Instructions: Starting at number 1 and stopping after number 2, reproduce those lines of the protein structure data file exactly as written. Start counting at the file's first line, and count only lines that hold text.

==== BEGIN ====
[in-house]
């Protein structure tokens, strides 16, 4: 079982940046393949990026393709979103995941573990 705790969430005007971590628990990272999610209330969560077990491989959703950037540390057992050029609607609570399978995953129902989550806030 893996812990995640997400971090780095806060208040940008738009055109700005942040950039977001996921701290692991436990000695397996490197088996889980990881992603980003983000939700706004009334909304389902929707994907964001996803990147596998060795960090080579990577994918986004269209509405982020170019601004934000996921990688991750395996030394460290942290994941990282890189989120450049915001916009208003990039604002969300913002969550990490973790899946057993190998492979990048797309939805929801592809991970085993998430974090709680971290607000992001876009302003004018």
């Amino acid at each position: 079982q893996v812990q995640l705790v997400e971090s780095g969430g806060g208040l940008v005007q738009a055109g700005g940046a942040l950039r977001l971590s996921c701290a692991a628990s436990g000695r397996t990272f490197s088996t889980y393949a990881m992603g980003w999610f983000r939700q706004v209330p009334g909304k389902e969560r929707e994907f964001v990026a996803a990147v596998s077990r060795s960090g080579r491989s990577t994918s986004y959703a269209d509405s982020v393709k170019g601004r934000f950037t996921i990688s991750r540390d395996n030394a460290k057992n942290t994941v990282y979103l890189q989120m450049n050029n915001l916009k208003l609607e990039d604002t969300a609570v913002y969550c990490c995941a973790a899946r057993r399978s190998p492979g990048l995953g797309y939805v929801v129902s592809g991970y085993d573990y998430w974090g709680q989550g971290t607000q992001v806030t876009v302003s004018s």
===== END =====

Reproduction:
[in-house]
């Protein structure tokens, strides 16, 4: 079982940046393949990026393709979103995941573990 705790969430005007971590628990990272999610209330969560077990491989959703950037540390057992050029609607609570399978995953129902989550806030 893996812990995640997400971090780095806060208040940008738009055109700005942040950039977001996921701290692991436990000695397996490197088996889980990881992603980003983000939700706004009334909304389902929707994907964001996803990147596998060795960090080579990577994918986004269209509405982020170019601004934000996921990688991750395996030394460290942290994941990282890189989120450049915001916009208003990039604002969300913002969550990490973790899946057993190998492979990048797309939805929801592809991970085993998430974090709680971290607000992001876009302003004018």